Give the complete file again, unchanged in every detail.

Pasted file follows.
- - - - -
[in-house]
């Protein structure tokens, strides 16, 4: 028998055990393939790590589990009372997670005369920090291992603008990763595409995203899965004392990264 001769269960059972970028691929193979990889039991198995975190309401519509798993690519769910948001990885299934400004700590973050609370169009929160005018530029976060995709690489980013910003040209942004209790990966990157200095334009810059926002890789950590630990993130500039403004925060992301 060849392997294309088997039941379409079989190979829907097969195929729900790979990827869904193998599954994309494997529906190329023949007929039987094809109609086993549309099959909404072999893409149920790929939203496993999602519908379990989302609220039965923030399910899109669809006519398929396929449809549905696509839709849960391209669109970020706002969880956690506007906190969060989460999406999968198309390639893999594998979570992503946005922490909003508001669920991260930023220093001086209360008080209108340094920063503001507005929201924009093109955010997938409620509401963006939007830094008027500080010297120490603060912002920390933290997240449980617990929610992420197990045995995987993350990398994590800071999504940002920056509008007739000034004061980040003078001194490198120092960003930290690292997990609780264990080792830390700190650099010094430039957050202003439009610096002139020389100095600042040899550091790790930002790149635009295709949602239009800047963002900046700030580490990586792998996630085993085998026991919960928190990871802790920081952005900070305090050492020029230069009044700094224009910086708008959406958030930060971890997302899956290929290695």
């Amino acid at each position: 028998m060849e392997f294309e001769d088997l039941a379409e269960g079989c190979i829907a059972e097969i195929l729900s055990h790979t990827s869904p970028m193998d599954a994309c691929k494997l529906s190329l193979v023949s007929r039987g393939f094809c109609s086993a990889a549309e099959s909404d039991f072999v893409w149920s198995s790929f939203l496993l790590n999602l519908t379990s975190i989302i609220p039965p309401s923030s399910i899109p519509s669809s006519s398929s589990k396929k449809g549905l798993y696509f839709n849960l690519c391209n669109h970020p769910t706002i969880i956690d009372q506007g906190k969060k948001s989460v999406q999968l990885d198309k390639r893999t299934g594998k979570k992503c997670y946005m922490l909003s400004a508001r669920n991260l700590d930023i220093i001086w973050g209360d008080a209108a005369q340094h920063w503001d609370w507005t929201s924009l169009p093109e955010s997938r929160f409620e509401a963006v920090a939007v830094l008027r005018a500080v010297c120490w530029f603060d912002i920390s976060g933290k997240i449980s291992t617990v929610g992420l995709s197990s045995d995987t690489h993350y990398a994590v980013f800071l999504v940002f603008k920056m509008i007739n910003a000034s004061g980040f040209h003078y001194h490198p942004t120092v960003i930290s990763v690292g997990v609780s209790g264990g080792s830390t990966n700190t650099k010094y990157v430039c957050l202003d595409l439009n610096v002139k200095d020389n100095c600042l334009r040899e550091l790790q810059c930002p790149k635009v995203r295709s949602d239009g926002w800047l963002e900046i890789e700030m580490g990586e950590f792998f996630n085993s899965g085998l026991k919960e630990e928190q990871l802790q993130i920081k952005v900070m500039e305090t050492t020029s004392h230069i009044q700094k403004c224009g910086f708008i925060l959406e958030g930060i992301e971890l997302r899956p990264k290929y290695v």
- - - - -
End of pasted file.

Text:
[in-house]
């Protein structure tokens, strides 16, 4: 028998055990393939790590589990009372997670005369920090291992603008990763595409995203899965004392990264 001769269960059972970028691929193979990889039991198995975190309401519509798993690519769910948001990885299934400004700590973050609370169009929160005018530029976060995709690489980013910003040209942004209790990966990157200095334009810059926002890789950590630990993130500039403004925060992301 060849392997294309088997039941379409079989190979829907097969195929729900790979990827869904193998599954994309494997529906190329023949007929039987094809109609086993549309099959909404072999893409149920790929939203496993999602519908379990989302609220039965923030399910899109669809006519398929396929449809549905696509839709849960391209669109970020706002969880956690506007906190969060989460999406999968198309390639893999594998979570992503946005922490909003508001669920991260930023220093001086209360008080209108340094920063503001507005929201924009093109955010997938409620509401963006939007830094008027500080010297120490603060912002920390933290997240449980617990929610992420197990045995995987993350990398994590800071999504940002920056509008007739000034004061980040003078001194490198120092960003930290690292997990609780264990080792830390700190650099010094430039957050202003439009610096002139020389100095600042040899550091790790930002790149635009295709949602239009800047963002900046700030580490990586792998996630085993085998026991919960928190990871802790920081952005900070305090050492020029230069009044700094224009910086708008959406958030930060971890997302899956290929290695």
């Amino acid at each position: 028998m060849e392997f294309e001769d088997l039941a379409e269960g079989c190979i829907a059972e097969i195929l729900s055990h790979t990827s869904p970028m193998d599954a994309c691929k494997l529906s190329l193979v023949s007929r039987g393939f094809c109609s086993a990889a549309e099959s909404d039991f072999v893409w149920s198995s790929f939203l496993l790590n999602l519908t379990s975190i989302i609220p039965p309401s923030s399910i899109p519509s669809s006519s398929s589990k396929k449809g549905l798993y696509f839709n849960l690519c391209n669109h970020p769910t706002i969880i956690d009372q506007g906190k969060k948001s989460v999406q999968l990885d198309k390639r893999t299934g594998k979570k992503c997670y946005m922490l909003s400004a508001r669920n991260l700590d930023i220093i001086w973050g209360d008080a209108a005369q340094h920063w503001d609370w507005t929201s924009l169009p093109e955010s997938r929160f409620e509401a963006v920090a939007v830094l008027r005018a500080v010297c120490w530029f603060d912002i920390s976060g933290k997240i449980s291992t617990v929610g992420l995709s197990s045995d995987t690489h993350y990398a994590v980013f800071l999504v940002f603008k920056m509008i007739n910003a000034s004061g980040f040209h003078y001194h490198p942004t120092v960003i930290s990763v690292g997990v609780s209790g264990g080792s830390t990966n700190t650099k010094y990157v430039c957050l202003d595409l439009n610096v002139k200095d020389n100095c600042l334009r040899e550091l790790q810059c930002p790149k635009v995203r295709s949602d239009g926002w800047l963002e900046i890789e700030m580490g990586e950590f792998f996630n085993s899965g085998l026991k919960e630990e928190q990871l802790q993130i920081k952005v900070m500039e305090t050492t020029s004392h230069i009044q700094k403004c224009g910086f708008i925060l959406e958030g930060i992301e971890l997302r899956p990264k290929y290695v």